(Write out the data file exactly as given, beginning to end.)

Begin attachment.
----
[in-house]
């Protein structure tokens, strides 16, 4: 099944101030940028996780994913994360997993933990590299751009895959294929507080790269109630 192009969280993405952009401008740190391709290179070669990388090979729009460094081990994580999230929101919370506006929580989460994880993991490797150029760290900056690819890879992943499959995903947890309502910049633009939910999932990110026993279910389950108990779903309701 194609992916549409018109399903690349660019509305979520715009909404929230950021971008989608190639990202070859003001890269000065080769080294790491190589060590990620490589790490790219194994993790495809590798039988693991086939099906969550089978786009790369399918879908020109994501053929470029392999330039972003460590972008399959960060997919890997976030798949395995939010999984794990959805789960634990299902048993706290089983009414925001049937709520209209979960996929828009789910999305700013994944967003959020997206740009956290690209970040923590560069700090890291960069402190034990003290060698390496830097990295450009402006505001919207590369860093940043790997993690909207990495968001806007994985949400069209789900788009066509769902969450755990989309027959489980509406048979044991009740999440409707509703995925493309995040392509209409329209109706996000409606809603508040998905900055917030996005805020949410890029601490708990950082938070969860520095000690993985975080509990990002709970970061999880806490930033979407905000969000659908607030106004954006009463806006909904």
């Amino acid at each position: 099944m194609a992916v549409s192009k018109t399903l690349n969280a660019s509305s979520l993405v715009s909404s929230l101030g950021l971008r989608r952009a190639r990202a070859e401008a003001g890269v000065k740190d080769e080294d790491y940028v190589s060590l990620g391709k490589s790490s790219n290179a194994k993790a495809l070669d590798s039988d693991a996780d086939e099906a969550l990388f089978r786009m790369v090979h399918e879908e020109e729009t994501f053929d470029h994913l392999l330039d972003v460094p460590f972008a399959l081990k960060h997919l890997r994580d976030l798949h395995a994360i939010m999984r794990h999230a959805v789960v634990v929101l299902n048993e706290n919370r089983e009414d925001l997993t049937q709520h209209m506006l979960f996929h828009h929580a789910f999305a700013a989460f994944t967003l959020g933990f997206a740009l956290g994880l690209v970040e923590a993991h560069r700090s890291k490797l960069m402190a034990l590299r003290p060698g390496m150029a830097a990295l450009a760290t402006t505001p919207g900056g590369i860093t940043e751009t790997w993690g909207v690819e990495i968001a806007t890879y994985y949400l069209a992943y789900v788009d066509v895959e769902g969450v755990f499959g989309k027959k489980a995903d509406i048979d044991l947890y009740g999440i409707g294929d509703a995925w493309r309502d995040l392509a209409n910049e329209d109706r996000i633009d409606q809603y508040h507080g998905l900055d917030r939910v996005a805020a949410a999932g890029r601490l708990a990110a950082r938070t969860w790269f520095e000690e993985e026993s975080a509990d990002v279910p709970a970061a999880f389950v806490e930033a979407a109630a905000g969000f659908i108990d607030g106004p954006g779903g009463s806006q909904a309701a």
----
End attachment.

[in-house]
């Protein structure tokens, strides 16, 4: 099944101030940028996780994913994360997993933990590299751009895959294929507080790269109630 192009969280993405952009401008740190391709290179070669990388090979729009460094081990994580999230929101919370506006929580989460994880993991490797150029760290900056690819890879992943499959995903947890309502910049633009939910999932990110026993279910389950108990779903309701 194609992916549409018109399903690349660019509305979520715009909404929230950021971008989608190639990202070859003001890269000065080769080294790491190589060590990620490589790490790219194994993790495809590798039988693991086939099906969550089978786009790369399918879908020109994501053929470029392999330039972003460590972008399959960060997919890997976030798949395995939010999984794990959805789960634990299902048993706290089983009414925001049937709520209209979960996929828009789910999305700013994944967003959020997206740009956290690209970040923590560069700090890291960069402190034990003290060698390496830097990295450009402006505001919207590369860093940043790997993690909207990495968001806007994985949400069209789900788009066509769902969450755990989309027959489980509406048979044991009740999440409707509703995925493309995040392509209409329209109706996000409606809603508040998905900055917030996005805020949410890029601490708990950082938070969860520095000690993985975080509990990002709970970061999880806490930033979407905000969000659908607030106004954006009463806006909904």
């Amino acid at each position: 099944m194609a992916v549409s192009k018109t399903l690349n969280a660019s509305s979520l993405v715009s909404s929230l101030g950021l971008r989608r952009a190639r990202a070859e401008a003001g890269v000065k740190d080769e080294d790491y940028v190589s060590l990620g391709k490589s790490s790219n290179a194994k993790a495809l070669d590798s039988d693991a996780d086939e099906a969550l990388f089978r786009m790369v090979h399918e879908e020109e729009t994501f053929d470029h994913l392999l330039d972003v460094p460590f972008a399959l081990k960060h997919l890997r994580d976030l798949h395995a994360i939010m999984r794990h999230a959805v789960v634990v929101l299902n048993e706290n919370r089983e009414d925001l997993t049937q709520h209209m506006l979960f996929h828009h929580a789910f999305a700013a989460f994944t967003l959020g933990f997206a740009l956290g994880l690209v970040e923590a993991h560069r700090s890291k490797l960069m402190a034990l590299r003290p060698g390496m150029a830097a990295l450009a760290t402006t505001p919207g900056g590369i860093t940043e751009t790997w993690g909207v690819e990495i968001a806007t890879y994985y949400l069209a992943y789900v788009d066509v895959e769902g969450v755990f499959g989309k027959k489980a995903d509406i048979d044991l947890y009740g999440i409707g294929d509703a995925w493309r309502d995040l392509a209409n910049e329209d109706r996000i633009d409606q809603y508040h507080g998905l900055d917030r939910v996005a805020a949410a999932g890029r601490l708990a990110a950082r938070t969860w790269f520095e000690e993985e026993s975080a509990d990002v279910p709970a970061a999880f389950v806490e930033a979407a109630a905000g969000f659908i108990d607030g106004p954006g779903g009463s806006q909904a309701a």